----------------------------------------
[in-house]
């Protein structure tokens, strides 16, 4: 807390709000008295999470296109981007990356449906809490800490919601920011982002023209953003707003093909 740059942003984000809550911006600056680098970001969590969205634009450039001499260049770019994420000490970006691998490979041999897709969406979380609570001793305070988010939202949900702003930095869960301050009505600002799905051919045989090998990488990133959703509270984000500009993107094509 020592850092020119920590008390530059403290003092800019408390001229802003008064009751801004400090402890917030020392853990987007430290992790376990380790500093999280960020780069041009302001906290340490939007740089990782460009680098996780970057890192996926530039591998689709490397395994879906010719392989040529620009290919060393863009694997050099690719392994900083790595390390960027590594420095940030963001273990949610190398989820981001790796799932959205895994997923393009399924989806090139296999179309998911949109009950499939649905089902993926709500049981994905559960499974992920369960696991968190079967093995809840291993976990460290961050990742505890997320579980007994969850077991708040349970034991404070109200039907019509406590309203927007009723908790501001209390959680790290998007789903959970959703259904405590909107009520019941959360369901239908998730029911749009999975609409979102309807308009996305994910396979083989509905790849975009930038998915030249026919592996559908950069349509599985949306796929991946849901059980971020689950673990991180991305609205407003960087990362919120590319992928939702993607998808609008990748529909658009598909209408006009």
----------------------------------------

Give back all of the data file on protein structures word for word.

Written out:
[in-house]
């Protein structure tokens, strides 16, 4: 807390709000008295999470296109981007990356449906809490800490919601920011982002023209953003707003093909 740059942003984000809550911006600056680098970001969590969205634009450039001499260049770019994420000490970006691998490979041999897709969406979380609570001793305070988010939202949900702003930095869960301050009505600002799905051919045989090998990488990133959703509270984000500009993107094509 020592850092020119920590008390530059403290003092800019408390001229802003008064009751801004400090402890917030020392853990987007430290992790376990380790500093999280960020780069041009302001906290340490939007740089990782460009680098996780970057890192996926530039591998689709490397395994879906010719392989040529620009290919060393863009694997050099690719392994900083790595390390960027590594420095940030963001273990949610190398989820981001790796799932959205895994997923393009399924989806090139296999179309998911949109009950499939649905089902993926709500049981994905559960499974992920369960696991968190079967093995809840291993976990460290961050990742505890997320579980007994969850077991708040349970034991404070109200039907019509406590309203927007009723908790501001209390959680790290998007789903959970959703259904405590909107009520019941959360369901239908998730029911749009999975609409979102309807308009996305994910396979083989509905790849975009930038998915030249026919592996559908950069349509599985949306796929991946849901059980971020689950673990991180991305609205407003960087990362919120590319992928939702993607998808609008990748529909658009598909209408006009």